• February 2011
    • Distribution of malware that caused NASA data to be compromised
    • A British citizen was sentenced in England to 18 months' imprisonment for his role
    • Result: about 2,000 NASA e-mail users were infected with this malware as part of a worldwide computer fraud scheme
  • December 2010
    • Following the hacking of seven NASA systems
      • Many containing export-restricted technical data
    • A Chinese national was detained
      • By Chinese authorities
      • For violations of Chinese Administrative Law
    • This detention
      • Followed
        • An OIG investigation
        • Lengthy international coordination efforts
    • Significance: "This case resulted in the first confirmed detention of a Chinese national for hacking activity targeting U.S. Government agencies. Seven NASA systems, many containing export-restricted technical data, were compromised by the Chinese national."
  • March 2009
    • Following unauthorized intrusions into NASA JPL systems
      • Two computer systems used to support
        • NASA's Deep Space Network
        • Several Goddard Space Flight Center systems
    • Italian authorities
      • Raided the home of an Italian national suspected of taking part in the intrusions
      • Suspect the individual of being a member of a hacker group responsible for an Internet fraud and hacking schemes
    • Result: Good question
      • NASA officials assured us that no critical space operations were ever at risk
  • Other incidents
    • (No date given)
      • 53 NASA systems were affected by the criminal activity sponsored by McColo Inc.
        • None of the systems were mission critical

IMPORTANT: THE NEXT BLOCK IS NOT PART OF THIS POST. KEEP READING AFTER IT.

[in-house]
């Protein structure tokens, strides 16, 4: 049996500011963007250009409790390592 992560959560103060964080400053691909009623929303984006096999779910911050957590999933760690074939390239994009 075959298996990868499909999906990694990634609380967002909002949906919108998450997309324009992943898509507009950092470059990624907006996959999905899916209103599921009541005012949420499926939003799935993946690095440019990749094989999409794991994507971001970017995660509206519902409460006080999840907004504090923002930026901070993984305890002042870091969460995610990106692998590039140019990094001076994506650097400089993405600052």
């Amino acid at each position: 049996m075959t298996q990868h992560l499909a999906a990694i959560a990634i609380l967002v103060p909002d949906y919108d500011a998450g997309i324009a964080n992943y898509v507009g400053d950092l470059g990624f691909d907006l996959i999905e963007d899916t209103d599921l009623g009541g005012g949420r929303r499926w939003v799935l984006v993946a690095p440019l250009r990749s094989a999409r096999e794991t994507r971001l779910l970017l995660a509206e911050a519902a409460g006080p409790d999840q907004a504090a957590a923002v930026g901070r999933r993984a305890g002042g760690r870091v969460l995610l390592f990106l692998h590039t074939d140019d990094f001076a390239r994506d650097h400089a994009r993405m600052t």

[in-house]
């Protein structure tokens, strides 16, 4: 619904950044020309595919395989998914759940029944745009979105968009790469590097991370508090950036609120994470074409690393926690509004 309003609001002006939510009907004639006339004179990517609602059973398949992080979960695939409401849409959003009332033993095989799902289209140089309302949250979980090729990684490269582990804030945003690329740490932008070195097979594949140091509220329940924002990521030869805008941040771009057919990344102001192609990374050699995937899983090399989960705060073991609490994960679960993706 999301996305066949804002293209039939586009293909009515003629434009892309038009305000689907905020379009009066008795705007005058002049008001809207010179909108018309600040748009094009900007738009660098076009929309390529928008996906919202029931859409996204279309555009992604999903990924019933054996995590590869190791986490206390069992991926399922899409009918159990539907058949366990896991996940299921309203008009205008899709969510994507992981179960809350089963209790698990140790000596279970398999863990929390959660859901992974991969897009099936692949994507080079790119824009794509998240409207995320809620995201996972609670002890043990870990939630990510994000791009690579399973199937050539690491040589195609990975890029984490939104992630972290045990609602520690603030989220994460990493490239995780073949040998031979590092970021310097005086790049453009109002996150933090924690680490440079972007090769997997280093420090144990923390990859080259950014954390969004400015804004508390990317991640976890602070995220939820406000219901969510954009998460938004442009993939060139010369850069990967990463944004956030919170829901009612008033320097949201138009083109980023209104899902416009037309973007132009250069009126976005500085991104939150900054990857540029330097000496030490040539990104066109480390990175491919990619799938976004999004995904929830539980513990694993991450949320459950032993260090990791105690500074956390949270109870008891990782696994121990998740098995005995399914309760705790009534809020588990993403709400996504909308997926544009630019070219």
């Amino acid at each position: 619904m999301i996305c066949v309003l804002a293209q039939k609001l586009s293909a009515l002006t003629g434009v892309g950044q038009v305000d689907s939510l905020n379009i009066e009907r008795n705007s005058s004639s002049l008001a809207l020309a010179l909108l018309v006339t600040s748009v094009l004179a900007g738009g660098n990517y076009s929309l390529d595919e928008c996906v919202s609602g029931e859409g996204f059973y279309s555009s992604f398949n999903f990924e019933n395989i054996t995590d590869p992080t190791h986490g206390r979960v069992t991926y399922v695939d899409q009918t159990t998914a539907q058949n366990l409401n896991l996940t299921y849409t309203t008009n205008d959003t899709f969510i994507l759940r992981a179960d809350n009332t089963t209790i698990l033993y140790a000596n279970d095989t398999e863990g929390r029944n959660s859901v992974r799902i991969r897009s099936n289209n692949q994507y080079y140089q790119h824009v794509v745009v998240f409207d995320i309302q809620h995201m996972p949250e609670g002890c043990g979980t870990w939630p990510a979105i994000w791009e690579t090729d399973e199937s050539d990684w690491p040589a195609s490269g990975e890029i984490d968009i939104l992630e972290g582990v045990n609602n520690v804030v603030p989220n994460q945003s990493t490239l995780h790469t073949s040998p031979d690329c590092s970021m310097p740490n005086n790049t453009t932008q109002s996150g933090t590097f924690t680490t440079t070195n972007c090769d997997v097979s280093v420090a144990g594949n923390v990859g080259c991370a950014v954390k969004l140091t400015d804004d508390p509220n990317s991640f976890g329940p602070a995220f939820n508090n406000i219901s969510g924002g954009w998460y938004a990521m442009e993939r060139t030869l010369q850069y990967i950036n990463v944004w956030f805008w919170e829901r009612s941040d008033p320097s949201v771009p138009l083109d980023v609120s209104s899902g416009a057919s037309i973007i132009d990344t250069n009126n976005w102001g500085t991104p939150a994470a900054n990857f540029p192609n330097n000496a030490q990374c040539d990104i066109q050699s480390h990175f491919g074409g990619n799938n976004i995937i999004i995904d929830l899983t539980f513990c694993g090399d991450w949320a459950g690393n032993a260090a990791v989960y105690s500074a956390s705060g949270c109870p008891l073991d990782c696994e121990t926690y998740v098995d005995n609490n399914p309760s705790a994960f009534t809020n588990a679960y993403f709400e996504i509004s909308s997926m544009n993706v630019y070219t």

• Twenty-one NASA systems compromised as part of criminal activity hosted by rogue ISPs
      • OIG investigations followed
        • Rogue ISPs were identified by NASA OIG and other law enforcement agencies as a major source of
          • Child pornography
          • E-mail spam
          • Stolen credit cards
          • Malicious software
        • Result:
          • Shutdown of rogue Internet Service Providers (ISPs)
            • "McColo Inc."
            • "Triple Fiber Networks,"
          • The U.S. District Court in the Northern District of California ordered McColo Inc. to pay the Federal Government a $1.08 million civil judgment
          • Worldwide reduction in spam of approximately 50 percent shortly after the ISPs were taken offline
    • 2009
      • Following theft of
        • Cisco Systems, Inc., proprietary code
        • Numerous intrusions into NASA systems
          • Including Ames Research Center's Super Computing Center
      • A Swedish citizen indicted in 2009
      • Swedish and U.S. authorities agreed to have the subject tried in Sweden
      • The subject
        • Was found guilty